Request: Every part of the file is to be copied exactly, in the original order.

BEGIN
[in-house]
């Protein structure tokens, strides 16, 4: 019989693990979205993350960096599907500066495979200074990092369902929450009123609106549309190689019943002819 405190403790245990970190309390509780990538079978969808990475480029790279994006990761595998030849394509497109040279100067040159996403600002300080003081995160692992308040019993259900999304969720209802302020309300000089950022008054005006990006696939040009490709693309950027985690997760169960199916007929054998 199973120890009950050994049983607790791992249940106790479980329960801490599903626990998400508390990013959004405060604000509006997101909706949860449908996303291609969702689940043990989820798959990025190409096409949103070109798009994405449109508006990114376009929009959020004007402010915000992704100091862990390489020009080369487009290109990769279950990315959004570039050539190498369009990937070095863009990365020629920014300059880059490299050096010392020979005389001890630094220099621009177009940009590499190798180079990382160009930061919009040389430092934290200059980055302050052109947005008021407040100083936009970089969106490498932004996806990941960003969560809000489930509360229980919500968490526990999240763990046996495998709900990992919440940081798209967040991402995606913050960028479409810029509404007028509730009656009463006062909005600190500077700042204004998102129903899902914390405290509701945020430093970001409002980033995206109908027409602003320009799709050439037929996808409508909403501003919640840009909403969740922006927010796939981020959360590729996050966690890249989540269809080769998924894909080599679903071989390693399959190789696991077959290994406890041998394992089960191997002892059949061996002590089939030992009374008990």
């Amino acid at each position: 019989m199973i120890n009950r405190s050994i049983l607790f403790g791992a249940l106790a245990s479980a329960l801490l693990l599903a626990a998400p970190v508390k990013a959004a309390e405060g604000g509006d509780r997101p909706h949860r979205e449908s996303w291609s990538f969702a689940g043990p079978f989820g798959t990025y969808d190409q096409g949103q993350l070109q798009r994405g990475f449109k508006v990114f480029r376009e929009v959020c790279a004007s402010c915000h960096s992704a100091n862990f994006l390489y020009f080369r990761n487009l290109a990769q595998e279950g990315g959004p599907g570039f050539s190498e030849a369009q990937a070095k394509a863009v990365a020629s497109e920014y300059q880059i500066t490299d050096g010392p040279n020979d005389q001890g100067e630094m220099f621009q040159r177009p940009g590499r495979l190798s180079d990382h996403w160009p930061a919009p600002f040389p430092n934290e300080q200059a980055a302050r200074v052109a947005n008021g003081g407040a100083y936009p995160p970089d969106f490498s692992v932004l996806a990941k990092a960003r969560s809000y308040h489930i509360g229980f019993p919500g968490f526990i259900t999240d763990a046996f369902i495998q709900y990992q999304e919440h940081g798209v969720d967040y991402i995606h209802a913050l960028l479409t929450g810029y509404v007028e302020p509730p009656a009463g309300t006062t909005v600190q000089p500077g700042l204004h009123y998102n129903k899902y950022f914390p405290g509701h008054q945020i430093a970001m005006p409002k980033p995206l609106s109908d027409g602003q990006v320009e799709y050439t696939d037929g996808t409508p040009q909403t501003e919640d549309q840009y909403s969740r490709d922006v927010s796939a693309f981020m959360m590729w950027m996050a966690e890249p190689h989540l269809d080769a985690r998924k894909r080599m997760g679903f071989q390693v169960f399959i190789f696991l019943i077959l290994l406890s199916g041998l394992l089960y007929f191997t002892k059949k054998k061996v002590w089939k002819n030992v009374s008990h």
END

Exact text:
[in-house]
């Protein structure tokens, strides 16, 4: 019989693990979205993350960096599907500066495979200074990092369902929450009123609106549309190689019943002819 405190403790245990970190309390509780990538079978969808990475480029790279994006990761595998030849394509497109040279100067040159996403600002300080003081995160692992308040019993259900999304969720209802302020309300000089950022008054005006990006696939040009490709693309950027985690997760169960199916007929054998 199973120890009950050994049983607790791992249940106790479980329960801490599903626990998400508390990013959004405060604000509006997101909706949860449908996303291609969702689940043990989820798959990025190409096409949103070109798009994405449109508006990114376009929009959020004007402010915000992704100091862990390489020009080369487009290109990769279950990315959004570039050539190498369009990937070095863009990365020629920014300059880059490299050096010392020979005389001890630094220099621009177009940009590499190798180079990382160009930061919009040389430092934290200059980055302050052109947005008021407040100083936009970089969106490498932004996806990941960003969560809000489930509360229980919500968490526990999240763990046996495998709900990992919440940081798209967040991402995606913050960028479409810029509404007028509730009656009463006062909005600190500077700042204004998102129903899902914390405290509701945020430093970001409002980033995206109908027409602003320009799709050439037929996808409508909403501003919640840009909403969740922006927010796939981020959360590729996050966690890249989540269809080769998924894909080599679903071989390693399959190789696991077959290994406890041998394992089960191997002892059949061996002590089939030992009374008990």
């Amino acid at each position: 019989m199973i120890n009950r405190s050994i049983l607790f403790g791992a249940l106790a245990s479980a329960l801490l693990l599903a626990a998400p970190v508390k990013a959004a309390e405060g604000g509006d509780r997101p909706h949860r979205e449908s996303w291609s990538f969702a689940g043990p079978f989820g798959t990025y969808d190409q096409g949103q993350l070109q798009r994405g990475f449109k508006v990114f480029r376009e929009v959020c790279a004007s402010c915000h960096s992704a100091n862990f994006l390489y020009f080369r990761n487009l290109a990769q595998e279950g990315g959004p599907g570039f050539s190498e030849a369009q990937a070095k394509a863009v990365a020629s497109e920014y300059q880059i500066t490299d050096g010392p040279n020979d005389q001890g100067e630094m220099f621009q040159r177009p940009g590499r495979l190798s180079d990382h996403w160009p930061a919009p600002f040389p430092n934290e300080q200059a980055a302050r200074v052109a947005n008021g003081g407040a100083y936009p995160p970089d969106f490498s692992v932004l996806a990941k990092a960003r969560s809000y308040h489930i509360g229980f019993p919500g968490f526990i259900t999240d763990a046996f369902i495998q709900y990992q999304e919440h940081g798209v969720d967040y991402i995606h209802a913050l960028l479409t929450g810029y509404v007028e302020p509730p009656a009463g309300t006062t909005v600190q000089p500077g700042l204004h009123y998102n129903k899902y950022f914390p405290g509701h008054q945020i430093a970001m005006p409002k980033p995206l609106s109908d027409g602003q990006v320009e799709y050439t696939d037929g996808t409508p040009q909403t501003e919640d549309q840009y909403s969740r490709d922006v927010s796939a693309f981020m959360m590729w950027m996050a966690e890249p190689h989540l269809d080769a985690r998924k894909r080599m997760g679903f071989q390693v169960f399959i190789f696991l019943i077959l290994l406890s199916g041998l394992l089960y007929f191997t002892k059949k054998k061996v002590w089939k002819n030992v009374s008990h």